NJ proposal: Make cellphone use illegal even for stopped drivers
New Jersey's law against the use of handheld phones behind the wheel currently permits you to send text messages and talk on a phone in your hand while you're sitting in traffic or at a red light.
But that permission would go out the driver-side window, if legislation advanced by a Senate committee were ever to become law.
The measure sponsored by state Sen. Richard Codey, D-Essex, "makes it a violation for motorists to talk or text on hand-held wireless devices" while one's vehicle is "temporarily stopped because of traffic, a traffic light, a stop sign, or otherwise."
Under the bill, violators would be subject to the same penalties currently in place for motorists who use a handheld phone while actively driving — fines ranging from $200 to $400 for a first offense, and from $400 to $600 for a second offense. Those found to be in violation for at least a third time could lose their license for three months and pay a fine of up to $800.
Gloucester County resident Mike Kellenyi, whose daughter Nikki was killed in 2012 while in the backseat of a car driven by distracted driver, said "it's terrible" that current state law permits usage of handheld devices at a stop sign or red light.
Most people, he suggested, fail to put the phone down when the traffic light eventually turns green or it's their turn to move ahead.
"If they scrap that (law), it'll save thousands of lives over the next couple years, and people won't have to live our nightmare," Kellenyi told Townsquare Media News.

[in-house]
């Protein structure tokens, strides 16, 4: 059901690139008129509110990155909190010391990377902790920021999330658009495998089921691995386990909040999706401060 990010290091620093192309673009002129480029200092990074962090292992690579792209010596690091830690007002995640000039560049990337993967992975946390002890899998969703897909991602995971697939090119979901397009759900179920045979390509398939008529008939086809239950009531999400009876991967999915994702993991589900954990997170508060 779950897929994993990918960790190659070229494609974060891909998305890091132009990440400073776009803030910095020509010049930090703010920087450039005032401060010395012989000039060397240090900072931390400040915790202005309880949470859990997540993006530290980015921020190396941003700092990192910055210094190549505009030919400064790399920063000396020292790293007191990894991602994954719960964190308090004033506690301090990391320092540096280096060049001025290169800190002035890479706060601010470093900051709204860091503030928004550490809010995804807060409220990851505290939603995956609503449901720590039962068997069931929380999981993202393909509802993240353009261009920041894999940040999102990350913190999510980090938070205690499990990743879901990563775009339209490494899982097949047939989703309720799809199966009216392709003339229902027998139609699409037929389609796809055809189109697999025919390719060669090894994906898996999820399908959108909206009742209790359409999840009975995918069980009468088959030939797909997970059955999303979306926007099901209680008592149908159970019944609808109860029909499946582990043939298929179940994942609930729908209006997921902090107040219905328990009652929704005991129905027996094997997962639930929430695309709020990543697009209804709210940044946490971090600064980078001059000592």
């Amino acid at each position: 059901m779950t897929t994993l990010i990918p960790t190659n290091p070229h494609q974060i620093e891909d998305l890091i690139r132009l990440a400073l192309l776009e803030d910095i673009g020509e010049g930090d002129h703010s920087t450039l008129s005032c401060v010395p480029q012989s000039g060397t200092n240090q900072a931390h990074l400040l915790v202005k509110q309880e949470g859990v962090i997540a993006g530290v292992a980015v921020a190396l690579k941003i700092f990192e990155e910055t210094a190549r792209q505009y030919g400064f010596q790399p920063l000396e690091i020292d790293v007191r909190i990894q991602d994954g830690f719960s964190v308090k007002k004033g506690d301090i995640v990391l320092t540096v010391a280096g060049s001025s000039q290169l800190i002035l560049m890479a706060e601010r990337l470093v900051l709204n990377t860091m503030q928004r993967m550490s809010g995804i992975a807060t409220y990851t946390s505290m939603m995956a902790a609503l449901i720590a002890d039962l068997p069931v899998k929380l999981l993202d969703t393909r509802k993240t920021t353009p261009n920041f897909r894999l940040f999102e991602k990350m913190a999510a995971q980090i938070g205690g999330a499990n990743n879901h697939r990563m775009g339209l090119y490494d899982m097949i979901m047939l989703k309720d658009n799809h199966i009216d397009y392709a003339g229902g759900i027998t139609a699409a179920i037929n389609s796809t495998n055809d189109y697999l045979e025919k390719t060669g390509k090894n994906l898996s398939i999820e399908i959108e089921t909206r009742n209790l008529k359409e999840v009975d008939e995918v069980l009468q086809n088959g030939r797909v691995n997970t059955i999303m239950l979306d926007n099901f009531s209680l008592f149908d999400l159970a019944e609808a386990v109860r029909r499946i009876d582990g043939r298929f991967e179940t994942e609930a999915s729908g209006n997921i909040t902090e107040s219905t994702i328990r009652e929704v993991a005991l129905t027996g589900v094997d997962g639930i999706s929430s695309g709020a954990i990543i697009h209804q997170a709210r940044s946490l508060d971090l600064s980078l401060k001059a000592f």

Nikki was crushed by a pickup truck when her friend drove through a stop sign while using her phone. A foundation started by Kellenyi in Nikki's name aims to prevent distracted driving through education and public awareness.
Sayreville Police Chief John Zebrowski, 1st vice president of the New Jersey State Association of Chiefs of Police, said despite New Jersey having some of the most stringent laws in this area, the state also allows a "relaxed standard" for drivers who are temporarily stopped.
"Distractions may only be momentary but the consequences can be life-changing," Zebrowski said. "The proposed modification of the current laws is an appropriate measure to ensure our motoring and pedestrian communities are safer."
Codey's bill would not eliminate a driver's opportunity to pull to the side of the road safely to use a handheld phone.
The measure was unanimously approved Tuesday by the Senate Transportation Committee.
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